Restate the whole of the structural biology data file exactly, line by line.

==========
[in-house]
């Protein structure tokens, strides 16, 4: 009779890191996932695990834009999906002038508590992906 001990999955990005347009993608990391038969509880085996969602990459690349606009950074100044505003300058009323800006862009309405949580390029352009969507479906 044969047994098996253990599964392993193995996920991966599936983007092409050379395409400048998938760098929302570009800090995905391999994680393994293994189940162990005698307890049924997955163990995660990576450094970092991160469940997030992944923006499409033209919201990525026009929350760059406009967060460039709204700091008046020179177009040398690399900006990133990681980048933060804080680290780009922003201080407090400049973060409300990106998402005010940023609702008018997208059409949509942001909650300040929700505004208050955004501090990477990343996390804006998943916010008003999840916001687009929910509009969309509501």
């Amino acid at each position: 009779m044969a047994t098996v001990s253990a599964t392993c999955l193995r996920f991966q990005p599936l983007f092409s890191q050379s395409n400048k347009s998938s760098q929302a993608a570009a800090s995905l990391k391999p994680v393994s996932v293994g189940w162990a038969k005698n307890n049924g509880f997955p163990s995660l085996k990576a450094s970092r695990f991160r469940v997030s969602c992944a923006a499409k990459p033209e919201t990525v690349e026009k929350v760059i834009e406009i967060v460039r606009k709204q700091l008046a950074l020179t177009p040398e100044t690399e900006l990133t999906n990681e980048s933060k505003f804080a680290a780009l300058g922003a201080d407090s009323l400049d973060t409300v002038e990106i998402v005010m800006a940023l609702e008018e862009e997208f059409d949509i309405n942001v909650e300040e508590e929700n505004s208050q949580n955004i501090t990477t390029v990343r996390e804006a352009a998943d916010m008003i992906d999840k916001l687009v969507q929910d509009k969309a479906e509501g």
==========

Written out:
[in-house]
């Protein structure tokens, strides 16, 4: 009779890191996932695990834009999906002038508590992906 001990999955990005347009993608990391038969509880085996969602990459690349606009950074100044505003300058009323800006862009309405949580390029352009969507479906 044969047994098996253990599964392993193995996920991966599936983007092409050379395409400048998938760098929302570009800090995905391999994680393994293994189940162990005698307890049924997955163990995660990576450094970092991160469940997030992944923006499409033209919201990525026009929350760059406009967060460039709204700091008046020179177009040398690399900006990133990681980048933060804080680290780009922003201080407090400049973060409300990106998402005010940023609702008018997208059409949509942001909650300040929700505004208050955004501090990477990343996390804006998943916010008003999840916001687009929910509009969309509501």
């Amino acid at each position: 009779m044969a047994t098996v001990s253990a599964t392993c999955l193995r996920f991966q990005p599936l983007f092409s890191q050379s395409n400048k347009s998938s760098q929302a993608a570009a800090s995905l990391k391999p994680v393994s996932v293994g189940w162990a038969k005698n307890n049924g509880f997955p163990s995660l085996k990576a450094s970092r695990f991160r469940v997030s969602c992944a923006a499409k990459p033209e919201t990525v690349e026009k929350v760059i834009e406009i967060v460039r606009k709204q700091l008046a950074l020179t177009p040398e100044t690399e900006l990133t999906n990681e980048s933060k505003f804080a680290a780009l300058g922003a201080d407090s009323l400049d973060t409300v002038e990106i998402v005010m800006a940023l609702e008018e862009e997208f059409d949509i309405n942001v909650e300040e508590e929700n505004s208050q949580n955004i501090t990477t390029v990343r996390e804006a352009a998943d916010m008003i992906d999840k916001l687009v969507q929910d509009k969309a479906e509501g």